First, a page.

Wednesday, August 31, 2005

New Pencil Boxes

And now for something completely different.

School will be starting again soon, in the U.S. and Canada, at least. And for me September always carries with it childhood memories of buying new school supplies -- immaculate, crisp pencils; pristine pads of wonderfully wobbly paper; see-through plastic rulers, or the wooden ones with the metal edge, neither of which seemed to get used; and pencil boxes, those delightful containers with the sliding tongue.

Not as much fun in law school perhaps. But there are some school tools that are intriguing and enjoyable to play with -- and that might meet a particular need. I want to point you to three of these today; maybe others will share others via the comments function.

First is a new one on the block called Writely. It offers a free way to create documents using a browser. Documents are stored on Writely's servers and are accessible only via a password, though you can let others view them by registering their email addresses. Indeed, they can be permitted to collaborate on the document, so this becomes a useful possiblity for groups to work together on projects. Documents created on-line are in html format, and there's a decent editor to help you use tables, images, links... the whole nine yards. In fact, it seems to me that one of the best uses of Writely for some folks might be as a wysiwyg html editor: create the document and then download it to your own machine for other uses.

You can upload documents you've created in Word or html editors or in text editors, so this can operate as a simple document sharing tool, as well as a back-up tool. Writely's worth a look.

Less polished but much more fun, in my view, is Webnote, which seems to be a proof-of-concept project of a "novice software engineer working at Google." This is a remarkable note-taking tool you use in your browser. I say remarkable because it lets you do a bunch of things that just aren't possible with your trad word processors and the like. Notes are made in resizable coloured boxes rather like Stickies; you can make as many as you like on a page, in a whole variety of colours; they overlap each other if necessary, and clicking on one brings it to the fore. But the real kicker for me is that you can move them around within the window as if they were objects on your desktop. Moreover, you can treat the colours as labels or tags and by clicking on the same-coloured button cause all of the blue notes, for example, to come to the fore. In theory you could simply stack notes upon notes in one single window, but make that supportable by using colours and the ability to filter notes according to content, seeing all the notes, for example that contain the phrase OOTJ.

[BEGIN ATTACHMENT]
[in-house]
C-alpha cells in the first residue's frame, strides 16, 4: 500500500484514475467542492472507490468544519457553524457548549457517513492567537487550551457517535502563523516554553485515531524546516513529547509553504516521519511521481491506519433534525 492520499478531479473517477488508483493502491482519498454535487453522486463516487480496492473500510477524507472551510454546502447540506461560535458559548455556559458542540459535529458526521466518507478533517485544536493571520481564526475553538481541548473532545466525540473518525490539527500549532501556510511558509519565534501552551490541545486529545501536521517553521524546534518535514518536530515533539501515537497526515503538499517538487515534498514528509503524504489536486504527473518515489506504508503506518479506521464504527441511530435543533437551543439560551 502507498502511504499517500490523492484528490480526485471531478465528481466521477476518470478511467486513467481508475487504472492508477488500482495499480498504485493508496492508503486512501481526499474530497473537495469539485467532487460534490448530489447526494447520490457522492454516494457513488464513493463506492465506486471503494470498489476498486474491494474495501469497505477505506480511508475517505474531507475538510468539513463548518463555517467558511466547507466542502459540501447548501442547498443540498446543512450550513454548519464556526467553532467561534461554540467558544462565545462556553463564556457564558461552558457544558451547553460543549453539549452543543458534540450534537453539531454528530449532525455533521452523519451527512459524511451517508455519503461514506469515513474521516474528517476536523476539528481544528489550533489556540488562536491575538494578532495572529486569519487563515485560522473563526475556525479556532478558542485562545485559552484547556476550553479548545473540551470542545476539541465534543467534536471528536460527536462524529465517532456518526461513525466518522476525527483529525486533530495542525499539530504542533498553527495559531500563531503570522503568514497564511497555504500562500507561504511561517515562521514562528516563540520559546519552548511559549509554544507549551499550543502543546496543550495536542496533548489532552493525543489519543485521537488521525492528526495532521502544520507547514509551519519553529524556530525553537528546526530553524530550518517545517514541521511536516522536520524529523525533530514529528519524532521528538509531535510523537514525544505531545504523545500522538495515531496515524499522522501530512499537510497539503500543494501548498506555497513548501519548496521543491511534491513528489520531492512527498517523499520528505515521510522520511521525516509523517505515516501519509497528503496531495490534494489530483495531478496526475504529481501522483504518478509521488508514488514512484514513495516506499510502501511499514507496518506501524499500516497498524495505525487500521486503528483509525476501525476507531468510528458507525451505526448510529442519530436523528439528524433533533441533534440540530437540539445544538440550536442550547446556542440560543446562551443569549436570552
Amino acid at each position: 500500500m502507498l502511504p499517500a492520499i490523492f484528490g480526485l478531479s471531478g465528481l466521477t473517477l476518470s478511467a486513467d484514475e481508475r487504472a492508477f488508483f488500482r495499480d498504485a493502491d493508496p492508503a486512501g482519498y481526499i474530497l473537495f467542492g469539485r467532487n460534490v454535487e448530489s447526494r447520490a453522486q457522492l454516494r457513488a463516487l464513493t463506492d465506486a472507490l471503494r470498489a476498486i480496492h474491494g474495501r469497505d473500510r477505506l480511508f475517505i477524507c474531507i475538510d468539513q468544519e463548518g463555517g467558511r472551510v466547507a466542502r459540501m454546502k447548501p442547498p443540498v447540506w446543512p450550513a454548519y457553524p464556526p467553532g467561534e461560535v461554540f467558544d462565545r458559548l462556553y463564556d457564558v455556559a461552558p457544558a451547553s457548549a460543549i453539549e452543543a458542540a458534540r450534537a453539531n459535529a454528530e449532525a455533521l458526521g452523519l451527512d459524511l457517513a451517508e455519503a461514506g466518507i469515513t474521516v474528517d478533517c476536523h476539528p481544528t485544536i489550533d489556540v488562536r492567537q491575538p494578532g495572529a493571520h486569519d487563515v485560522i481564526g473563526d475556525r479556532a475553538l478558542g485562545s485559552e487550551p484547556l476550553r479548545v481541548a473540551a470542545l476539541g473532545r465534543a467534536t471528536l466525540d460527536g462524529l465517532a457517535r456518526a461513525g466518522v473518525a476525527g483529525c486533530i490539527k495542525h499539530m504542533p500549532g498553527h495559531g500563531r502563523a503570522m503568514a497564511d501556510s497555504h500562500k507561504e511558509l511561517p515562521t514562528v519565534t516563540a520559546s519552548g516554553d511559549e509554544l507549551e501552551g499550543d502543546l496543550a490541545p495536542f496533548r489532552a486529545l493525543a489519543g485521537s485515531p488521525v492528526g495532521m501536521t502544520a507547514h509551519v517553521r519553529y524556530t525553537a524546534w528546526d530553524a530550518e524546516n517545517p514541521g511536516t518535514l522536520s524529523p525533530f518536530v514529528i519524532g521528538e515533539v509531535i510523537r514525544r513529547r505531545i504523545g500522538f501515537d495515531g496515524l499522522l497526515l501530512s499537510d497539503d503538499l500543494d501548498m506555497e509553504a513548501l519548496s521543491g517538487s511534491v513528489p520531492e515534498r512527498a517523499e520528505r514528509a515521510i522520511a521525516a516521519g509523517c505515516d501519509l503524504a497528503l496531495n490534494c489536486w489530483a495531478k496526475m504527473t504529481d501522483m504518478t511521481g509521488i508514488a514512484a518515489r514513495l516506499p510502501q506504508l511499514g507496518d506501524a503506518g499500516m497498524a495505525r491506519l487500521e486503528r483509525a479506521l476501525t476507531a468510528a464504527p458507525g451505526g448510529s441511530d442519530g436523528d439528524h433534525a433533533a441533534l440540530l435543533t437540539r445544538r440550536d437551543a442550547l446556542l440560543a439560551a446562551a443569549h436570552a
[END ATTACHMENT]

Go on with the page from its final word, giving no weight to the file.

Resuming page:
Just in case this isn't enough fun, both Writely and Webnote allow you to create an RSS feed for your site.

I've made a test OOTJ site in Webnote for you to look at. But you can make your own with no fuss at all. The only downside, in my view, is that you can't password protect your site, and so anyone who has the URL can jump in a change things at will. The makes Webnote no good for sensitive stuff, but quite cool for foolling around and the occasional quick collaboration.

Finally there's PeanutButterWiki. Also a collaborative tool, as the "wiki" suggests, this one allows you to make your site private or public, and to restrict entry to a private site to those of your choice. It's free and seems pretty straightforward. Again, I've made a OOTJ test wiki (public) for you to fool around in, but creating your own is no challenge at all.

There's no telling how long these services will be around or how long they'll be free. But then the pencils that were new at the start of school eventually got ground down to stubs and chewed up, and the scribbled on pages got torn out of the binders, which also got lost along with lunch bags... so these considerations are no impediments to fun. And with services like these available there's also no impediment to anyone's blogging, collaborating, setting up RSS feeds, backing up, file sharing...

I think I hear the bell.

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